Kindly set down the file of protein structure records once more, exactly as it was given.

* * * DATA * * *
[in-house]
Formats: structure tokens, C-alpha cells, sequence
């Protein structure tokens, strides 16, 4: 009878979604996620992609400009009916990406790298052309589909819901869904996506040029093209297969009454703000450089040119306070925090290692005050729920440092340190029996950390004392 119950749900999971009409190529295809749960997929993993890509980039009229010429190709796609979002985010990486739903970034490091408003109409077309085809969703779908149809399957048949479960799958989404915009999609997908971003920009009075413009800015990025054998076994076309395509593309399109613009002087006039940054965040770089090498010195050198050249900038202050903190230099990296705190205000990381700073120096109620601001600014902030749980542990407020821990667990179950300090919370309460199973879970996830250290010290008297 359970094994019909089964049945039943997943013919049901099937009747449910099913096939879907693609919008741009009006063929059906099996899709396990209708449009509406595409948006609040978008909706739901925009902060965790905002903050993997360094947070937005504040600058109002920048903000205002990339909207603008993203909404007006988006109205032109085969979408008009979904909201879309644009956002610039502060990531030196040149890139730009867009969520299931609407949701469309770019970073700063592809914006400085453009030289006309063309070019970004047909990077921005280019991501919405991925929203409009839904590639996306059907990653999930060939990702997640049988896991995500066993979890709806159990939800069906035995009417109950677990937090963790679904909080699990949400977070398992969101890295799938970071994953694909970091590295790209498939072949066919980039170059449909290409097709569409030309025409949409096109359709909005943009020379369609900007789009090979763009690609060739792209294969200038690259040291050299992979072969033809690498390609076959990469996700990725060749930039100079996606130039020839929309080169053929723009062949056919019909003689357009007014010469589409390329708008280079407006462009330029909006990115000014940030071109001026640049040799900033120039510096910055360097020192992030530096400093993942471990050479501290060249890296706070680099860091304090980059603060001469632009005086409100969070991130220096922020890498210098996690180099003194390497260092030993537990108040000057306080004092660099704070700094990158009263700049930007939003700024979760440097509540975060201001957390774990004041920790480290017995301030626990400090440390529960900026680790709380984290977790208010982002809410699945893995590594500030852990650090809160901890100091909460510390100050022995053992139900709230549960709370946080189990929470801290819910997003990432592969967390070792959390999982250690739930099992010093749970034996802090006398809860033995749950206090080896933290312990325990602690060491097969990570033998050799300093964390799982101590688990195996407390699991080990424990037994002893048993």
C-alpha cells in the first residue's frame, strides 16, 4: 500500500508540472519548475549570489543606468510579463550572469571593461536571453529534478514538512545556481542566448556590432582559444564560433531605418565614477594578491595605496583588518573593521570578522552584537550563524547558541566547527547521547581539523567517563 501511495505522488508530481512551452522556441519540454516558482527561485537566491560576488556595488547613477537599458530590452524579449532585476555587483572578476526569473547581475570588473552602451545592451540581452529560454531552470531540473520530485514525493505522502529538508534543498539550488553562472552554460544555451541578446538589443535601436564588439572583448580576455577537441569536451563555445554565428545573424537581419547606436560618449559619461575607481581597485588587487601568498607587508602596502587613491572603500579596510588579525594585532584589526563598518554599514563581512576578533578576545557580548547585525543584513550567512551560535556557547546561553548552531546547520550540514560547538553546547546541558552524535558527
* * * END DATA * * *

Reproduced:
[in-house]
Formats: structure tokens, C-alpha cells, sequence
């Protein structure tokens, strides 16, 4: 009878979604996620992609400009009916990406790298052309589909819901869904996506040029093209297969009454703000450089040119306070925090290692005050729920440092340190029996950390004392 119950749900999971009409190529295809749960997929993993890509980039009229010429190709796609979002985010990486739903970034490091408003109409077309085809969703779908149809399957048949479960799958989404915009999609997908971003920009009075413009800015990025054998076994076309395509593309399109613009002087006039940054965040770089090498010195050198050249900038202050903190230099990296705190205000990381700073120096109620601001600014902030749980542990407020821990667990179950300090919370309460199973879970996830250290010290008297 359970094994019909089964049945039943997943013919049901099937009747449910099913096939879907693609919008741009009006063929059906099996899709396990209708449009509406595409948006609040978008909706739901925009902060965790905002903050993997360094947070937005504040600058109002920048903000205002990339909207603008993203909404007006988006109205032109085969979408008009979904909201879309644009956002610039502060990531030196040149890139730009867009969520299931609407949701469309770019970073700063592809914006400085453009030289006309063309070019970004047909990077921005280019991501919405991925929203409009839904590639996306059907990653999930060939990702997640049988896991995500066993979890709806159990939800069906035995009417109950677990937090963790679904909080699990949400977070398992969101890295799938970071994953694909970091590295790209498939072949066919980039170059449909290409097709569409030309025409949409096109359709909005943009020379369609900007789009090979763009690609060739792209294969200038690259040291050299992979072969033809690498390609076959990469996700990725060749930039100079996606130039020839929309080169053929723009062949056919019909003689357009007014010469589409390329708008280079407006462009330029909006990115000014940030071109001026640049040799900033120039510096910055360097020192992030530096400093993942471990050479501290060249890296706070680099860091304090980059603060001469632009005086409100969070991130220096922020890498210098996690180099003194390497260092030993537990108040000057306080004092660099704070700094990158009263700049930007939003700024979760440097509540975060201001957390774990004041920790480290017995301030626990400090440390529960900026680790709380984290977790208010982002809410699945893995590594500030852990650090809160901890100091909460510390100050022995053992139900709230549960709370946080189990929470801290819910997003990432592969967390070792959390999982250690739930099992010093749970034996802090006398809860033995749950206090080896933290312990325990602690060491097969990570033998050799300093964390799982101590688990195996407390699991080990424990037994002893048993």
C-alpha cells in the first residue's frame, strides 16, 4: 500500500508540472519548475549570489543606468510579463550572469571593461536571453529534478514538512545556481542566448556590432582559444564560433531605418565614477594578491595605496583588518573593521570578522552584537550563524547558541566547527547521547581539523567517563 501511495505522488508530481512551452522556441519540454516558482527561485537566491560576488556595488547613477537599458530590452524579449532585476555587483572578476526569473547581475570588473552602451545592451540581452529560454531552470531540473520530485514525493505522502529538508534543498539550488553562472552554460544555451541578446538589443535601436564588439572583448580576455577537441569536451563555445554565428545573424537581419547606436560618449559619461575607481581597485588587487601568498607587508602596502587613491572603500579596510588579525594585532584589526563598518554599514563581512576578533578576545557580548547585525543584513550567512551560535556557547546561553548552531546547520550540514560547538553546547546541558552524535558527